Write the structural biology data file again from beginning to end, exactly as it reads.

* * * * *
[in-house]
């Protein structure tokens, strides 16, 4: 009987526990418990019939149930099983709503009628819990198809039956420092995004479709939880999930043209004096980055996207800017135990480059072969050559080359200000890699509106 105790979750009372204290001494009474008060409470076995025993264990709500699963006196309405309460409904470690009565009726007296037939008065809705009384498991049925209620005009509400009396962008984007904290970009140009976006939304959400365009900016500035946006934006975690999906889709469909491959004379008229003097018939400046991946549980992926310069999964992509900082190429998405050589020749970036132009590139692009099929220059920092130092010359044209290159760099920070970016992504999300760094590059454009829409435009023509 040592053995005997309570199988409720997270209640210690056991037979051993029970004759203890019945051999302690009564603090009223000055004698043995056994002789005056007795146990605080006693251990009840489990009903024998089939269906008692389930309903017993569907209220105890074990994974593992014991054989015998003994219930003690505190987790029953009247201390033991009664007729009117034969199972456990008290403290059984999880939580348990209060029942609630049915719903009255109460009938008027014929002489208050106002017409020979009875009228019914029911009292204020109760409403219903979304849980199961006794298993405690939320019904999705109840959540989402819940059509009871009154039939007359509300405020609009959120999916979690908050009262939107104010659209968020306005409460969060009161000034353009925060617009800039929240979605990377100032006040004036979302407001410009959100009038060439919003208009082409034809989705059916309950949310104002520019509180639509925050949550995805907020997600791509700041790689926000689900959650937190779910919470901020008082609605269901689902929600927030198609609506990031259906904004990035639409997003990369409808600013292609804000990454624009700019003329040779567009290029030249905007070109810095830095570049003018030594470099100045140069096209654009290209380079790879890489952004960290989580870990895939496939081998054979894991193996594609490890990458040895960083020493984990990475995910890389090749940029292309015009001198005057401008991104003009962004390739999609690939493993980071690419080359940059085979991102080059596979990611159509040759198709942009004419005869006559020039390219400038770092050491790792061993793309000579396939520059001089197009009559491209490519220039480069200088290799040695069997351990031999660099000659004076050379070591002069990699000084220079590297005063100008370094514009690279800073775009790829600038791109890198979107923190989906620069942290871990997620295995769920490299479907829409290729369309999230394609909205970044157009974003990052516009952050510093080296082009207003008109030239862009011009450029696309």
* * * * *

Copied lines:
[in-house]
């Protein structure tokens, strides 16, 4: 009987526990418990019939149930099983709503009628819990198809039956420092995004479709939880999930043209004096980055996207800017135990480059072969050559080359200000890699509106 105790979750009372204290001494009474008060409470076995025993264990709500699963006196309405309460409904470690009565009726007296037939008065809705009384498991049925209620005009509400009396962008984007904290970009140009976006939304959400365009900016500035946006934006975690999906889709469909491959004379008229003097018939400046991946549980992926310069999964992509900082190429998405050589020749970036132009590139692009099929220059920092130092010359044209290159760099920070970016992504999300760094590059454009829409435009023509 040592053995005997309570199988409720997270209640210690056991037979051993029970004759203890019945051999302690009564603090009223000055004698043995056994002789005056007795146990605080006693251990009840489990009903024998089939269906008692389930309903017993569907209220105890074990994974593992014991054989015998003994219930003690505190987790029953009247201390033991009664007729009117034969199972456990008290403290059984999880939580348990209060029942609630049915719903009255109460009938008027014929002489208050106002017409020979009875009228019914029911009292204020109760409403219903979304849980199961006794298993405690939320019904999705109840959540989402819940059509009871009154039939007359509300405020609009959120999916979690908050009262939107104010659209968020306005409460969060009161000034353009925060617009800039929240979605990377100032006040004036979302407001410009959100009038060439919003208009082409034809989705059916309950949310104002520019509180639509925050949550995805907020997600791509700041790689926000689900959650937190779910919470901020008082609605269901689902929600927030198609609506990031259906904004990035639409997003990369409808600013292609804000990454624009700019003329040779567009290029030249905007070109810095830095570049003018030594470099100045140069096209654009290209380079790879890489952004960290989580870990895939496939081998054979894991193996594609490890990458040895960083020493984990990475995910890389090749940029292309015009001198005057401008991104003009962004390739999609690939493993980071690419080359940059085979991102080059596979990611159509040759198709942009004419005869006559020039390219400038770092050491790792061993793309000579396939520059001089197009009559491209490519220039480069200088290799040695069997351990031999660099000659004076050379070591002069990699000084220079590297005063100008370094514009690279800073775009790829600038791109890198979107923190989906620069942290871990997620295995769920490299479907829409290729369309999230394609909205970044157009974003990052516009952050510093080296082009207003008109030239862009011009450029696309």